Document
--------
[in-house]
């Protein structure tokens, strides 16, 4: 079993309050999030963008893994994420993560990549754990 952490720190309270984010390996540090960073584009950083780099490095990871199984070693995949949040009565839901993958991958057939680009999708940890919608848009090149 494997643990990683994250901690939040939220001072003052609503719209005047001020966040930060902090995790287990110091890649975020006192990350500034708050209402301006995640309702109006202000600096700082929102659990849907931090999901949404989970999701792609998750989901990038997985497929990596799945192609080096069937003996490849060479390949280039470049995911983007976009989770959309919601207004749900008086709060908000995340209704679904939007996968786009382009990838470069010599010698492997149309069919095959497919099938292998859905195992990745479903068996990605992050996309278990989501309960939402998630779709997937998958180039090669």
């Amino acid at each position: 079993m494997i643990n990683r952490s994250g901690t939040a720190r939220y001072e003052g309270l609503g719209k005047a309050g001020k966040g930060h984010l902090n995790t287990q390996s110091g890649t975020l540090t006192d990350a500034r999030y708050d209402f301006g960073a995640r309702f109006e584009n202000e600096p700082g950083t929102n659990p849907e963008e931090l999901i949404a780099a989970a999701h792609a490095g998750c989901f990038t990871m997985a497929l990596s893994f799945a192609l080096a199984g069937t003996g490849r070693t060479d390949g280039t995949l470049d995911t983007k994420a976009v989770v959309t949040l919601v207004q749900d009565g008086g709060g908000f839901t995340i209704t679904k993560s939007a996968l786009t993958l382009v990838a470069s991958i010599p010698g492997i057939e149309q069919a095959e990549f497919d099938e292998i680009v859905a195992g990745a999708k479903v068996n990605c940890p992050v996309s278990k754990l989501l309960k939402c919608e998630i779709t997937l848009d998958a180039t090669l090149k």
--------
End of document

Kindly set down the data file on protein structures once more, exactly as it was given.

[in-house]
């Protein structure tokens, strides 16, 4: 079993309050999030963008893994994420993560990549754990 952490720190309270984010390996540090960073584009950083780099490095990871199984070693995949949040009565839901993958991958057939680009999708940890919608848009090149 494997643990990683994250901690939040939220001072003052609503719209005047001020966040930060902090995790287990110091890649975020006192990350500034708050209402301006995640309702109006202000600096700082929102659990849907931090999901949404989970999701792609998750989901990038997985497929990596799945192609080096069937003996490849060479390949280039470049995911983007976009989770959309919601207004749900008086709060908000995340209704679904939007996968786009382009990838470069010599010698492997149309069919095959497919099938292998859905195992990745479903068996990605992050996309278990989501309960939402998630779709997937998958180039090669």
């Amino acid at each position: 079993m494997i643990n990683r952490s994250g901690t939040a720190r939220y001072e003052g309270l609503g719209k005047a309050g001020k966040g930060h984010l902090n995790t287990q390996s110091g890649t975020l540090t006192d990350a500034r999030y708050d209402f301006g960073a995640r309702f109006e584009n202000e600096p700082g950083t929102n659990p849907e963008e931090l999901i949404a780099a989970a999701h792609a490095g998750c989901f990038t990871m997985a497929l990596s893994f799945a192609l080096a199984g069937t003996g490849r070693t060479d390949g280039t995949l470049d995911t983007k994420a976009v989770v959309t949040l919601v207004q749900d009565g008086g709060g908000f839901t995340i209704t679904k993560s939007a996968l786009t993958l382009v990838a470069s991958i010599p010698g492997i057939e149309q069919a095959e990549f497919d099938e292998i680009v859905a195992g990745a999708k479903v068996n990605c940890p992050v996309s278990k754990l989501l309960k939402c919608e998630i779709t997937l848009d998958a180039t090669l090149k």